A nurse has been found guilty of murdering two patients at a hospital in Greater Manchester by contaminating their saline drips.
Victorino Chua was accused of killing three patients and poisoning at least 18 more by putting insulin in their saline drips at Stepping Hill Hospital in Stockport between June 2011 and January 2012.
Chua, originally from the Philippines, denied the 37 charges against him, including three counts of murder, one count of grievous bodily harm with intent and 23 counts of attempted grievous bodily harm.
Following a trial at Manchester Crown Court, Chua has been found guilty of murdering Tracey Arden, 44 and Derek Weaver, 83, by poisoning their saline drips with insulin.
He was found not guilty of the murder of Arnold Lancaster.
Following his arrest in January 2012, police found a letter at Chua's home in which he described himself as an "angel turned into an evil person" who had done things he would "take to the grave".
Chua was also convicted of 31 charges of poisoning and attempted poisoning involving 22 victims.
Chua's motivation for the murders was due to "reasons truly known only to himself", according to the prosecution.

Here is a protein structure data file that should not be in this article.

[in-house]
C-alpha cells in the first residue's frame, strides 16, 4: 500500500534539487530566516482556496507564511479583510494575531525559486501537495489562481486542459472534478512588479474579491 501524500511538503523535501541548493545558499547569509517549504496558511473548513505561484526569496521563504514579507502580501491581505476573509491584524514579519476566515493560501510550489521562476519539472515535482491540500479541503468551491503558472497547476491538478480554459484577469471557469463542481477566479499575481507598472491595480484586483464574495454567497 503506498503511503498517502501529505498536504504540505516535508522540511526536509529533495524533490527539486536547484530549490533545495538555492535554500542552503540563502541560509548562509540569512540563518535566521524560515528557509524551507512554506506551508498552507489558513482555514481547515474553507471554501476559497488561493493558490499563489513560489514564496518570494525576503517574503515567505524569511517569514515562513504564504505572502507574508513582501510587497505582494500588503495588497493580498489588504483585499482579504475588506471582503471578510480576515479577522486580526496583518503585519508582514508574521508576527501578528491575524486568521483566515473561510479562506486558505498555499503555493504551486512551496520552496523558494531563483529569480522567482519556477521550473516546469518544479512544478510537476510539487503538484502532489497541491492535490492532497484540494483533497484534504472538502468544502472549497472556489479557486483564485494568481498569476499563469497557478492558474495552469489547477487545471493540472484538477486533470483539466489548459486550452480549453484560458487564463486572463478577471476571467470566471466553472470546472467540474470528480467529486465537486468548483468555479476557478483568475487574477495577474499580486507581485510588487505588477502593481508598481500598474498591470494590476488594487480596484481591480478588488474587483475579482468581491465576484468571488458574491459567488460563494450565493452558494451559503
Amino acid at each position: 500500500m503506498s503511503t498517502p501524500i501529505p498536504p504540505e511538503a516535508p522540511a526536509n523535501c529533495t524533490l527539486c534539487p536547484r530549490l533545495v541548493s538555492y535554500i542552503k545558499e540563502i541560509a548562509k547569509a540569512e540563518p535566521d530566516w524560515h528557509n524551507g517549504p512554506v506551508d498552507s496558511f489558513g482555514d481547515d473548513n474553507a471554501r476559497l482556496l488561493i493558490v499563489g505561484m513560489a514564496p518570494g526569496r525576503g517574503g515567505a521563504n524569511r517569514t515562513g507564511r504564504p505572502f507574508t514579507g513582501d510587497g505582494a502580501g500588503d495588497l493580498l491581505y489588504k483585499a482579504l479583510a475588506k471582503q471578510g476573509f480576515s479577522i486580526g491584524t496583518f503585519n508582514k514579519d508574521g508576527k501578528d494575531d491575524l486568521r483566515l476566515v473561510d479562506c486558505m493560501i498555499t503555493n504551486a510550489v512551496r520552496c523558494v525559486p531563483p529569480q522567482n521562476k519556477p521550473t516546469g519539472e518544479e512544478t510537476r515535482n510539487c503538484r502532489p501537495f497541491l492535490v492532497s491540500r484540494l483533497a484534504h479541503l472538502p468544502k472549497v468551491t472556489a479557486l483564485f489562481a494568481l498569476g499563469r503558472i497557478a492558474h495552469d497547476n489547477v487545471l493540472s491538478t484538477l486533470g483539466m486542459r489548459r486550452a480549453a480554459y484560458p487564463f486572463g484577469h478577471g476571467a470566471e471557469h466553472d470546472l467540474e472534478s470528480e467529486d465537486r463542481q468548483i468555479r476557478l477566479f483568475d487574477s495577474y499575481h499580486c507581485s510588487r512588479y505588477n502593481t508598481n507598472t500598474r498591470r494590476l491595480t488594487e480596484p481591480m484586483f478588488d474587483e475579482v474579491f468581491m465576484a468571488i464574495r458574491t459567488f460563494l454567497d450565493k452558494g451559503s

Det supt Simon Barraclough, of Greater Manchester Police, said: "Hidden in plain sight and using unsuspecting colleagues to carry out his sinister plan, Victorino Chua deliberately poisoned and murdered those who were under his care and those who were at their most vulnerable and most in need of help.
"Chua has demonstrated clear narcissistic and psychopathic tendencies and such indiscriminate poisoning is testament to that. He clearly had no regard for his patients and did not give a second thought as to who would be injured or the devastation this would cause them and their families.
"It is so far from keeping with the ethos of those employed at the hospital or as health professionals generally that it is incredulous to believe someone in that vocation to be capable of such malevolence."
Ann Barnes of Stockport NHS Foundation Trust said: "These were shocking and appalling crimes that took place when the patients should have been receiving nothing but the highest quality care.
"This has been an extremely difficult time for the victims and their families and our thoughts have been with them throughout this time."
She added: "Whilst no hospital's systems and processes can offer a complete guarantee against the actions of a determined criminal, additional measures are now in place which go beyond standard practice.
"What is clear from the evidence is that an extremely dangerous criminal has been brought to justice. In part this was due to staff identifying the problems quickly and also fully assisting the police investigation. We would like to thank our staff for showing great professionalism throughout this time."
Chua is expected to be jailed for life when he is sentenced on 19 May.